You can watch the Mars Landing from my Backyard!

Posted on May 25, 2008. Filed under: Culture, Science, Travel |

…or almost. Those of us in the vicinity of the University of Arizona are proud and excited about the latest Mars Mission. Media coverage will begin at 4:00 p.m. US Pacific time, Sunday May 25. What will they find? Water? Signs of Life? Dust? You can take a look at this site and this one to see what we see.


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6 Responses to “You can watch the Mars Landing from my Backyard!”

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I am watching it all on CNN as I type, Muse! πŸ™‚

I’ve been reading coverage about the landing trying (without success) to understand why we’ve spent half a billion dollars on this. However, 2 short grafs in the Washington Post made me think of you and your appreciation of science fiction:

In addition to its sophisticated cameras, soil retrievers and mini-laboratories, Phoenix carried on its journey a mini-DVD created by the Planetary Society called “Visions of Mars.” It holds a library of science fiction stories and art, as well as the names of more than 250,000 people.

The DVD, featuring the likes of Carl Sagan, Arthur C. Clarke and Ray Bradbury, is made of material designed to last for hundreds, if not thousands, of years.

Just think, if we had that type of DVD on earth, we could preserve all those awful movies, such as Dumb and Dumber, Roger Ebert calls “teenage boy movies.” πŸ™‚

Will, I’m ecstatic! Jumping up and down! A near perfect landing, deployed solar panels, splendid research opportunity! There was an all-day party at the University of Arizona πŸ˜€

I understand the money spent can sound excessive to some, ella. For me, at least it’s a comprehensible amount, unlike the (US) national debt, or the amount of money currently being spent on a little project that starts with the letter “W”. And has three letters. The last of which is “r”. I do think the research could be tremendously beneficial, eventually, particularly if ice is found. The human race may need somewhere to go, someday, and Mars is a good candidate. Also, I am intrigued, as are many others by the question: “Are we alone in the Universe?”—not that I think this mission will answer that, definitively. I love what you’ve quoted here, indeed right up my alley! I fear the films you mentioned will be preserved for eternity, with or without super DVD’s, though… πŸ˜‰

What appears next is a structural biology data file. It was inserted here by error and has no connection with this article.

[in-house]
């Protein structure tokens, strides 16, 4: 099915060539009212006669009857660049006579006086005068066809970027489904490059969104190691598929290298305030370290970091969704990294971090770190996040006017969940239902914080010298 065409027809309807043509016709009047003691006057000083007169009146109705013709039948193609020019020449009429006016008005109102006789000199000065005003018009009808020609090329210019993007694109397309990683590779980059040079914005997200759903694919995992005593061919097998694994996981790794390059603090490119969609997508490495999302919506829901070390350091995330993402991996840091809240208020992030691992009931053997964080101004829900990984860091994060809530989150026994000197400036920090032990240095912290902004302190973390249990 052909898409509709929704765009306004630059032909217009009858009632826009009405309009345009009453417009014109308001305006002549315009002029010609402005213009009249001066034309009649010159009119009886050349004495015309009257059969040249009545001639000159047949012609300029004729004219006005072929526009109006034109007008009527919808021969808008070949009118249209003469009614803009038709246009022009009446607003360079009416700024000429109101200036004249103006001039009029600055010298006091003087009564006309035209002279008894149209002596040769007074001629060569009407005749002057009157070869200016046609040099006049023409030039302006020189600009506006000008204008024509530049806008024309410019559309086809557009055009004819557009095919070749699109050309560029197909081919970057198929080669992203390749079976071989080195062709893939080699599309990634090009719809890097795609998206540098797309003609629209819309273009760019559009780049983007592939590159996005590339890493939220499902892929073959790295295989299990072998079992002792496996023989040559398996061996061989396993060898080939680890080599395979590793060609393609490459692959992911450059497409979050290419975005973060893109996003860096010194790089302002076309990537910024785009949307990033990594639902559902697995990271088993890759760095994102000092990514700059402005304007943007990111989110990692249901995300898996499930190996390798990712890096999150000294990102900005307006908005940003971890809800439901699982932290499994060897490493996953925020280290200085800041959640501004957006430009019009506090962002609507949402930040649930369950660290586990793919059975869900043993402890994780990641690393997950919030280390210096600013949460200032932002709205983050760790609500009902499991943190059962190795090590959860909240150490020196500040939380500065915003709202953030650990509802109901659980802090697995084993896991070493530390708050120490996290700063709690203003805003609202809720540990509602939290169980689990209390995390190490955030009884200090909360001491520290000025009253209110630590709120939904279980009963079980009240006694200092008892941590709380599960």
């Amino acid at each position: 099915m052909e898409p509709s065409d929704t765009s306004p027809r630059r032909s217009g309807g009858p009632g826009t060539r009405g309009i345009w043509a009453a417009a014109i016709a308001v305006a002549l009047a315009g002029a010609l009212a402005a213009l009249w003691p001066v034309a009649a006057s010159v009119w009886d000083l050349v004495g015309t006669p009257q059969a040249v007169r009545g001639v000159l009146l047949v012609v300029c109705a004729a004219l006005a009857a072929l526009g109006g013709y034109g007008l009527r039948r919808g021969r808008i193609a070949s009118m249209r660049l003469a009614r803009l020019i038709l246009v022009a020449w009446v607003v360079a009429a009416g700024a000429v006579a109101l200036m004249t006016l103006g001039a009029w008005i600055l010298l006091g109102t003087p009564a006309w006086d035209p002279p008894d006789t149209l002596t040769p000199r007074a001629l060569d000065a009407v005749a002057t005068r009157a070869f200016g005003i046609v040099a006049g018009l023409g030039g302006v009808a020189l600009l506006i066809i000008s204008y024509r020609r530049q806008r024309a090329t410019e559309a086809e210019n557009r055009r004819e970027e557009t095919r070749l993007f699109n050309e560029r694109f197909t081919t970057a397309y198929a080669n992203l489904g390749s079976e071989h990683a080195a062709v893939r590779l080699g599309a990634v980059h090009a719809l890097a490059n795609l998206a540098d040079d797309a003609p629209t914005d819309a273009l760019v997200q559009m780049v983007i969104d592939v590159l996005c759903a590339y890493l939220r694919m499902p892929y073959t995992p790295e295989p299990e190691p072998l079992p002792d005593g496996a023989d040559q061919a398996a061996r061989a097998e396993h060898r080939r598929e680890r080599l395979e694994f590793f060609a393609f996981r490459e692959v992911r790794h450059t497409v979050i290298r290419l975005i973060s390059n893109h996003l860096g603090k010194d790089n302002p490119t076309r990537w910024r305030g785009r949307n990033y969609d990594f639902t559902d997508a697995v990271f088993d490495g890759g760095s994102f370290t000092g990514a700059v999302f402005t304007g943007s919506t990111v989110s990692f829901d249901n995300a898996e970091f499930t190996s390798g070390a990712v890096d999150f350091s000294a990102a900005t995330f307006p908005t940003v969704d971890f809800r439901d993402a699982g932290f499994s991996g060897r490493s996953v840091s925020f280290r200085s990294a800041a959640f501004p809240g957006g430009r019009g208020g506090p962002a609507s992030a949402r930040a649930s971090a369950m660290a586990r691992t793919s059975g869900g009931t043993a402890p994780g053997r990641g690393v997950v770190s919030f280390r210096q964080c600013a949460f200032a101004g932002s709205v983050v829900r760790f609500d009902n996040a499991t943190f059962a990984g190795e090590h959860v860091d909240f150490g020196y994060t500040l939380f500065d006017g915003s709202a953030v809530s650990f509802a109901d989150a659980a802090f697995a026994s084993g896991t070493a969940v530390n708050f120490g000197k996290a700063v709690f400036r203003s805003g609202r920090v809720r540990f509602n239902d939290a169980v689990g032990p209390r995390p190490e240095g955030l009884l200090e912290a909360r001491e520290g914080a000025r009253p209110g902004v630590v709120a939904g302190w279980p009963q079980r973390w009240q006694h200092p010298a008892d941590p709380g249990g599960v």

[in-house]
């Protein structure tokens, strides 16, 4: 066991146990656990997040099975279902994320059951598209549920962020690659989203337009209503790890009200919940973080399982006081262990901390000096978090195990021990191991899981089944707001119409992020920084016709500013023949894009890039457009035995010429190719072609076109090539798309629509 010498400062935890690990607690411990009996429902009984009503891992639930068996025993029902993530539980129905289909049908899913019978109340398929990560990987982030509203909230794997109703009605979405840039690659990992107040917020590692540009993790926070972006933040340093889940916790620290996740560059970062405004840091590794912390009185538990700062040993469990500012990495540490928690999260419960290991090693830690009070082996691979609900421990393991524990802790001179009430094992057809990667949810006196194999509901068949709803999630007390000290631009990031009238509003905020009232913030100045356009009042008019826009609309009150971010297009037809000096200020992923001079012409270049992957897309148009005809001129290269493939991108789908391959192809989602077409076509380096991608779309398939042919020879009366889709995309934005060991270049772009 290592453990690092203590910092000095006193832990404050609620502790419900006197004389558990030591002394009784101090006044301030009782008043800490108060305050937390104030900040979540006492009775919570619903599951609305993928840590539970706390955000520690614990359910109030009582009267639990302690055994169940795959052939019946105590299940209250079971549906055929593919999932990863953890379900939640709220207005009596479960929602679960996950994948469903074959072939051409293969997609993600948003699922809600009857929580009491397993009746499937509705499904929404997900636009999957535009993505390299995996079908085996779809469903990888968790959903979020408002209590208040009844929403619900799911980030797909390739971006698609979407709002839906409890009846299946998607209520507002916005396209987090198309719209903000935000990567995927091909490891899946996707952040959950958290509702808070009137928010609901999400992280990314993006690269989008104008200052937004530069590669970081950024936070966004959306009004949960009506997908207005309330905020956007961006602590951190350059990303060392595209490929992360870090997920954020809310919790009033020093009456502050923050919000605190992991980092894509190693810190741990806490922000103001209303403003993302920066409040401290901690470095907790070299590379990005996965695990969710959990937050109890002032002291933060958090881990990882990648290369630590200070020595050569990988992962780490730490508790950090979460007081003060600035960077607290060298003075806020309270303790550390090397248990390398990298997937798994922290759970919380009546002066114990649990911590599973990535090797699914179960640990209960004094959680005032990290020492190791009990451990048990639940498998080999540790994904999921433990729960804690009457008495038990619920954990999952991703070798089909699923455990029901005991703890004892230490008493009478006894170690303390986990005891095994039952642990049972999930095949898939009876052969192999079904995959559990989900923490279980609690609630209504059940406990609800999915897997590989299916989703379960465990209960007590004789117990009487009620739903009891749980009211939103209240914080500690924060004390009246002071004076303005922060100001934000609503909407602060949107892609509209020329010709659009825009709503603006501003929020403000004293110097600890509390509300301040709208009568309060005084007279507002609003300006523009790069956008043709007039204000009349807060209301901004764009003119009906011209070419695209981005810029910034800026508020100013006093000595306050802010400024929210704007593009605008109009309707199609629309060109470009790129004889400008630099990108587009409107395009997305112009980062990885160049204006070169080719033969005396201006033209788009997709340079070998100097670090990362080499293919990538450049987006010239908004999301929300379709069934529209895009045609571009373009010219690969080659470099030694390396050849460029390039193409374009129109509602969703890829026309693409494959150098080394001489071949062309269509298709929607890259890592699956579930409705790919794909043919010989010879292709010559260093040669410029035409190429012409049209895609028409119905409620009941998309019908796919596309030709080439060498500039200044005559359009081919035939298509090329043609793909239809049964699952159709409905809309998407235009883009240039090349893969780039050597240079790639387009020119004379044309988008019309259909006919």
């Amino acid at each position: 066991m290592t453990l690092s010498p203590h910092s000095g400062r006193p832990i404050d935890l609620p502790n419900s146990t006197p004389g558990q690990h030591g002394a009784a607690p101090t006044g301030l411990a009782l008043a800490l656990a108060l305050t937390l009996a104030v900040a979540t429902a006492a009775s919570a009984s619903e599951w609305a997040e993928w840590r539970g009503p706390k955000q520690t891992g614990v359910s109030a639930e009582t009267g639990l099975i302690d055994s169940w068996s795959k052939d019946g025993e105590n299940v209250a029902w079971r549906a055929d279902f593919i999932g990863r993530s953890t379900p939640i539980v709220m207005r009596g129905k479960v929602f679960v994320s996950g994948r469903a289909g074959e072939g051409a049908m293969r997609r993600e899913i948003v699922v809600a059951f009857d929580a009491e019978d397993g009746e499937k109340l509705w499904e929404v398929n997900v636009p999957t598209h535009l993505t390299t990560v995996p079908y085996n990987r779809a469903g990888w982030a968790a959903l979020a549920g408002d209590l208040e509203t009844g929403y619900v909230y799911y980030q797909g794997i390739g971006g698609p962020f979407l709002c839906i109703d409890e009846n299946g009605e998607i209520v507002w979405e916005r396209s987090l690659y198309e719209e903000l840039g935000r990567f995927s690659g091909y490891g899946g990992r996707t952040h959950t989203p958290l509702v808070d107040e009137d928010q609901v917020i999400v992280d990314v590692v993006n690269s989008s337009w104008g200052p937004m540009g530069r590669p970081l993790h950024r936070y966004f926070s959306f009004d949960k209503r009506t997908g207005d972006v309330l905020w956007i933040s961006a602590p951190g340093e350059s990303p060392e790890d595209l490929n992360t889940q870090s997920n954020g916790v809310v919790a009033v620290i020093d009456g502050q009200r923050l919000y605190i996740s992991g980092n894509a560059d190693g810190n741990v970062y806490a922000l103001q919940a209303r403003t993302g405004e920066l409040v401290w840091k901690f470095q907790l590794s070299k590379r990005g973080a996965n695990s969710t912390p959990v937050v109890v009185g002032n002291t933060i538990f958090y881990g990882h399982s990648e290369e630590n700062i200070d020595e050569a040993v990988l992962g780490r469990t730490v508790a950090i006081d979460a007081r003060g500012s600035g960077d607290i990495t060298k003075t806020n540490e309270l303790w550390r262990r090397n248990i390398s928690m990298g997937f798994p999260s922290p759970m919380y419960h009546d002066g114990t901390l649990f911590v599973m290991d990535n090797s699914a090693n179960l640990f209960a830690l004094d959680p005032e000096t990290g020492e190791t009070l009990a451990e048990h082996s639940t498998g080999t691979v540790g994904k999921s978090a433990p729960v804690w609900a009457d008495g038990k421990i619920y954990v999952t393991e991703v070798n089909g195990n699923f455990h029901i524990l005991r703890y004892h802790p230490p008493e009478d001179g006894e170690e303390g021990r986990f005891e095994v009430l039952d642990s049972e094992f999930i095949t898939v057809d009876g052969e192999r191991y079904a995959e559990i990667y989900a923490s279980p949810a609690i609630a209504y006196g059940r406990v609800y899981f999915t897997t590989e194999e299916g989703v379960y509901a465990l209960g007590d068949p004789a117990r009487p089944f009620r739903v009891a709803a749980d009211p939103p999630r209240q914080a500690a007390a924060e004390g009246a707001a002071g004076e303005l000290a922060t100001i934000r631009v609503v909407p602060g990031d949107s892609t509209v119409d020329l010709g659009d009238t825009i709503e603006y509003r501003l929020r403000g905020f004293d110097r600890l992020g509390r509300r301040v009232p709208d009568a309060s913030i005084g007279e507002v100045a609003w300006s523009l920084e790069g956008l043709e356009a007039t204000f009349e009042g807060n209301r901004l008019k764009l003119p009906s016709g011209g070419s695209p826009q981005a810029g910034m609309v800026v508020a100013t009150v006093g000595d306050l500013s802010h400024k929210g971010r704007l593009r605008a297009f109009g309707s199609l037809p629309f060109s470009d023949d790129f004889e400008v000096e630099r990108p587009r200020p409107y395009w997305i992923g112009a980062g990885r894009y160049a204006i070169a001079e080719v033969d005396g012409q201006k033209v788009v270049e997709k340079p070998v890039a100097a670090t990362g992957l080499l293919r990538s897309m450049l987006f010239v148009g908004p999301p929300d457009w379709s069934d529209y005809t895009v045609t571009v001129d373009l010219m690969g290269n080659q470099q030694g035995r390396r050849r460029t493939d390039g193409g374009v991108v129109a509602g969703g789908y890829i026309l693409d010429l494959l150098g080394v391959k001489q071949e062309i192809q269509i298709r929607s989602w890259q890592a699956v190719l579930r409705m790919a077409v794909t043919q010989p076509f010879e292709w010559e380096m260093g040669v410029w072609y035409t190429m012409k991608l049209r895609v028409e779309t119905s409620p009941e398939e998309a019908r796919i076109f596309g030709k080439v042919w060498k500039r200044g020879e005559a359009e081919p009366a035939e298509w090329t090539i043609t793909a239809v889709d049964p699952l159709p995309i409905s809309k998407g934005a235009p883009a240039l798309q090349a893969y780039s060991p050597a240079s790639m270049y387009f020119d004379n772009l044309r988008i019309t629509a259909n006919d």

Damn cool!

Have you read “Moving Mars” by Greg Bear?…the best ever Mars book for me….and yes they move it!!! Outstanding. Read all the Kim Stanley Robinson ones as well…so it this was a good day in our house and well overdue in our minds…well not sure what David thinks….he’s not into science fiction. But this is science fact. We saw the Star Trek exhibition….the Science of Star Trek and their early stuff is now science fact….isn’t it great?

Damn right, Nova! πŸ˜‰ Thanks for stopping by! πŸ™‚

Magik, no, I have not, but it’s going on my library list now. I like Bear and have read several of his, but not that one. And, yes, Robinson rocks. πŸ™‚ I’ll have to come see your Star Trek exhibit. They have a good one in Las Vegas I’ve been through twice. It’s scheduled to close at the end of 2008 after a 10-year run 😦 but there are hints it may be revived in conjunction with the new movie. Indeed, great, MQ. We live in exciting times. I really hope they find evidence of ice. That would be cool (ha ha, or, maybe, groan… πŸ˜€ )

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